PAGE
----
Google Can Now Read Your Conversations and Summarize Them

The new update for Google Workspace deploys machine learning to create succinct conversational highlights.
Aaron Drapkin

Google is currently rolling out a new update that will summarize user conversations in Google Chat and “Spaces,” the place in Google Workspace where users can communicate and collaborate.

Summaries exist already in Google Docs, one of the programs included in the Google Workspace along with Google Sheets, Gmail, and video conferencing software Google Meet.

Google has recently rolled out a number of other updates that’ll be worth checking out if you’re currently one of the many Workspace users.

A Summary of Google’s Summaries

Summaries are currently being rolled out for Google Spaces within Google Workspace and use machine learning to collate the need-to-knows from a string of messages.

Google says the aim is to “provide a helpful digest of conversations in a space, allowing you to quickly catch up on unread messages and navigate to the most relevant threads.”

Google Summaries

Summaries will only appear when necessary in conversations, will summarize conversations in English, and are only available on Google Workspace accounts.

The rollout for rapid release domains started on October 19th, while Scheduled Release Domains will see it in the days after November 2nd.

More Workspace Updates Inbound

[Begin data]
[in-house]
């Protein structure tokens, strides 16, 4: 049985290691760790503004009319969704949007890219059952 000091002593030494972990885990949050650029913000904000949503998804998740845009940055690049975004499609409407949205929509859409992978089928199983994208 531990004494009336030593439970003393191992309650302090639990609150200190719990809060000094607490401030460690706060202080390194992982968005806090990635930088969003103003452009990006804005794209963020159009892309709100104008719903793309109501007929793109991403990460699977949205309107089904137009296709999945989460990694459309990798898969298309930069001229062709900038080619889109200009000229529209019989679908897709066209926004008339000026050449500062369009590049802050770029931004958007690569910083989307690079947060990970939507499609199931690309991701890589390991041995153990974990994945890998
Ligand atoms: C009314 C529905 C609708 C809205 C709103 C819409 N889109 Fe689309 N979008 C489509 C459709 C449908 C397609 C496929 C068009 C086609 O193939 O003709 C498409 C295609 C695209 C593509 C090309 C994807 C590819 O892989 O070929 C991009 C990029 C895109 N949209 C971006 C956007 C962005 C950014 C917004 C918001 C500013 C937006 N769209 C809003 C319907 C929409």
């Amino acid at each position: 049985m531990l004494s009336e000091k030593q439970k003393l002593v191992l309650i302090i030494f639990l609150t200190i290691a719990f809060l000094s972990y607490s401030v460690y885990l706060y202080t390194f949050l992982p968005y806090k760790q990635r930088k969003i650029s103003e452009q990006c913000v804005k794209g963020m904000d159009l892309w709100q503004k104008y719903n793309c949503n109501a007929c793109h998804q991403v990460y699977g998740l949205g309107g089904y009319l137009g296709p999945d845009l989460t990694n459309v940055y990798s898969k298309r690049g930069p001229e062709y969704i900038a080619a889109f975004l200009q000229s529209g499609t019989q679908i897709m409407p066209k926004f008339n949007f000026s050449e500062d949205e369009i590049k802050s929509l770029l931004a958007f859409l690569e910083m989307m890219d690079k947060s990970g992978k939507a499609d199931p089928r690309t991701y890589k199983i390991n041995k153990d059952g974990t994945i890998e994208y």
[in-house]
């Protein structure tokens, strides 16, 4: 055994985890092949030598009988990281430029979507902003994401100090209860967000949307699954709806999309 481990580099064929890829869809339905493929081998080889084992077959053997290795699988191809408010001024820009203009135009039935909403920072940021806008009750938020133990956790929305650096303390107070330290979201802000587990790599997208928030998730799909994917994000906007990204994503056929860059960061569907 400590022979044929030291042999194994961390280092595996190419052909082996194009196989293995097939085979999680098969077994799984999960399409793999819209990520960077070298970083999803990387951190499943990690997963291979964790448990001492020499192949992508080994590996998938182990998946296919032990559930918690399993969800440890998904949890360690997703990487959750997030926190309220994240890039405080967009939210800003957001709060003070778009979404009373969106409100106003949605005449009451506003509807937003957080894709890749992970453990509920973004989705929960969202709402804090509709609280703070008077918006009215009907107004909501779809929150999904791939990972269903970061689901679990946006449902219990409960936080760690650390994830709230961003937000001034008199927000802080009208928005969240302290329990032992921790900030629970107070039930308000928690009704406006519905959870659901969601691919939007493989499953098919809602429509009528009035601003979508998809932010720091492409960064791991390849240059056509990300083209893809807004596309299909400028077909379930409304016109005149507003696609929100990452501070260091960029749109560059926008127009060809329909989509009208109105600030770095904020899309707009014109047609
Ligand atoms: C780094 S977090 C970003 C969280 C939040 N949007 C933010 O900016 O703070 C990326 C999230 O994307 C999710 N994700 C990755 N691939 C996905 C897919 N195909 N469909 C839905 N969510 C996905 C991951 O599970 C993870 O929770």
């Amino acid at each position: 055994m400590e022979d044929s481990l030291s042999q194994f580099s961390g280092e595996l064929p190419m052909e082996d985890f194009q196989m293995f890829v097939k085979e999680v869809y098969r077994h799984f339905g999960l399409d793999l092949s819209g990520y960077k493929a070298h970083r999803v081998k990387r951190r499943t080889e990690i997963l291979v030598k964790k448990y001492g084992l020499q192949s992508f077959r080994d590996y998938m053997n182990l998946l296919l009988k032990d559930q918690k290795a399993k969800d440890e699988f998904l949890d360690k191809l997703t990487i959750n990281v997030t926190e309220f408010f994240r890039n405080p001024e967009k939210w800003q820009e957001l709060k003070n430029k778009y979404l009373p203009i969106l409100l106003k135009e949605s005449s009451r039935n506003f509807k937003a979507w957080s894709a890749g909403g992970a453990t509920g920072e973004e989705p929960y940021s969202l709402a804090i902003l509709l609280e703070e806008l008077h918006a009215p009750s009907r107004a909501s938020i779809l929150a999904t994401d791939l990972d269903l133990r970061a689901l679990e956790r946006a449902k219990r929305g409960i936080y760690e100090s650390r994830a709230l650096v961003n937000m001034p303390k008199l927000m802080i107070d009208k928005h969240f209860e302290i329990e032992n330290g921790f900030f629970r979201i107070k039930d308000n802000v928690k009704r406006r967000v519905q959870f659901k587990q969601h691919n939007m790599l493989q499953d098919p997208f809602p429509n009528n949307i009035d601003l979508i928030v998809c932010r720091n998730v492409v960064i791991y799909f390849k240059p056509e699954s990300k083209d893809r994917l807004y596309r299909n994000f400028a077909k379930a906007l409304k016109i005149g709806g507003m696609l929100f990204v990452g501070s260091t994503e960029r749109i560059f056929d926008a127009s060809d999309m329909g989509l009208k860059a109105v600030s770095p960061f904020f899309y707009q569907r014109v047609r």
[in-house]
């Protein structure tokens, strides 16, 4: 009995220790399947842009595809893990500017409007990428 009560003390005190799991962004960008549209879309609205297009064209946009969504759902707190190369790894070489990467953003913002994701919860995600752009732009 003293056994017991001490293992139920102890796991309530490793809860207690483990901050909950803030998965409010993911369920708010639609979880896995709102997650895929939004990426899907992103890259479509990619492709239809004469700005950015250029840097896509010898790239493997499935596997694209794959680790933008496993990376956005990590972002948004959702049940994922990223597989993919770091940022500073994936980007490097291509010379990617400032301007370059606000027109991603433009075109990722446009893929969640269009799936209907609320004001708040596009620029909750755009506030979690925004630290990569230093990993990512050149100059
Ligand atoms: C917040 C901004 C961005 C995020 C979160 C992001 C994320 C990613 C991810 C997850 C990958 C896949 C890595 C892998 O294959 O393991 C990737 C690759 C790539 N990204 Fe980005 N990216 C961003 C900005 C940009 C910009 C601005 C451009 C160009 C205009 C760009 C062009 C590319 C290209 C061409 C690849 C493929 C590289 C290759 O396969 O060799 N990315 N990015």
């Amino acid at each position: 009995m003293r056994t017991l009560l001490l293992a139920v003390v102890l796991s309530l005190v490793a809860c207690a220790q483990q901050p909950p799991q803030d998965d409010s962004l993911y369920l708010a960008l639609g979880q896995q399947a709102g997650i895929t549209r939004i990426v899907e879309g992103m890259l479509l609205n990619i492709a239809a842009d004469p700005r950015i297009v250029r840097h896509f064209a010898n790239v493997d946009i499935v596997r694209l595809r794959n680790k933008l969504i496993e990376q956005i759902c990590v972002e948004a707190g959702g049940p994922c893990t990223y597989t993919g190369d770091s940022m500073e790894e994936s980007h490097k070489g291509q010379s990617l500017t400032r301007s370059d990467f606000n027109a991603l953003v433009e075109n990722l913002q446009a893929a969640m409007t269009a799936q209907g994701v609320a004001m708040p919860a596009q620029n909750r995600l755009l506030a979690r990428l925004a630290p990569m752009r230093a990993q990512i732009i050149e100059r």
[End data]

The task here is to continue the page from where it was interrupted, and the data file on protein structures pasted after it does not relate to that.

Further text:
The addition of Conversation summaries to Spaces isn’t the only update currently being rolled out for the platform this week.

According to the Workspace updates portal, Google is also currently rolling out an update that will let you reply directly to any message with a separate in-line thread, which means you can reply to a specific message.

Google Slides is also getting a bit of a glow-up, with new, enhanced menus designed to help users navigate around the application better, and an overall reorganization of features and more prominent icons for faster recognition.

Google Workspace vs Microsoft Teams and Slack

Google’s rapid development of the “Spaces” aspect of Google Workspace could signal that the company is trying to muscle in on a corner of the business collaboration and communication market currently occupied by Slack and Microsoft Teams.

Google already provides web conferencing like both of the above providers (although Slack is seldom used for such a purpose) but is probably more akin to Microsoft Office due to its Word, Excel, and PowerPoint analogs Docs, Sheets, and Slides.

However, these Spaces updates make Google a much more attractive prospect for instant collaboration and messaging — and considering the bad security press Slack and Teams have recently received, it likely trumps them on security too.

If Google continues to develop and update Spaces, as well as some of its other instantaneous collaboration functions, it’ll become an even more attractive all-in-one platform for businesses.

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Aaron Drapkin is a Senior Writer at Tech.co. He has been researching and writing about technology, politics, and society in print and online publications since graduating with a Philosophy degree from the University of Bristol three years ago. As a writer, Aaron takes a special interest in VPNs and project management software. He has been quoted in the Daily Mirror, Daily Express, The Daily Mail, Computer Weekly, and the Silicon Republic speaking on various privacy and cybersecurity issues, and has articles published in Wired, Vice, Metro, The Week, and Politics.co.uk covering a wide range of topics.

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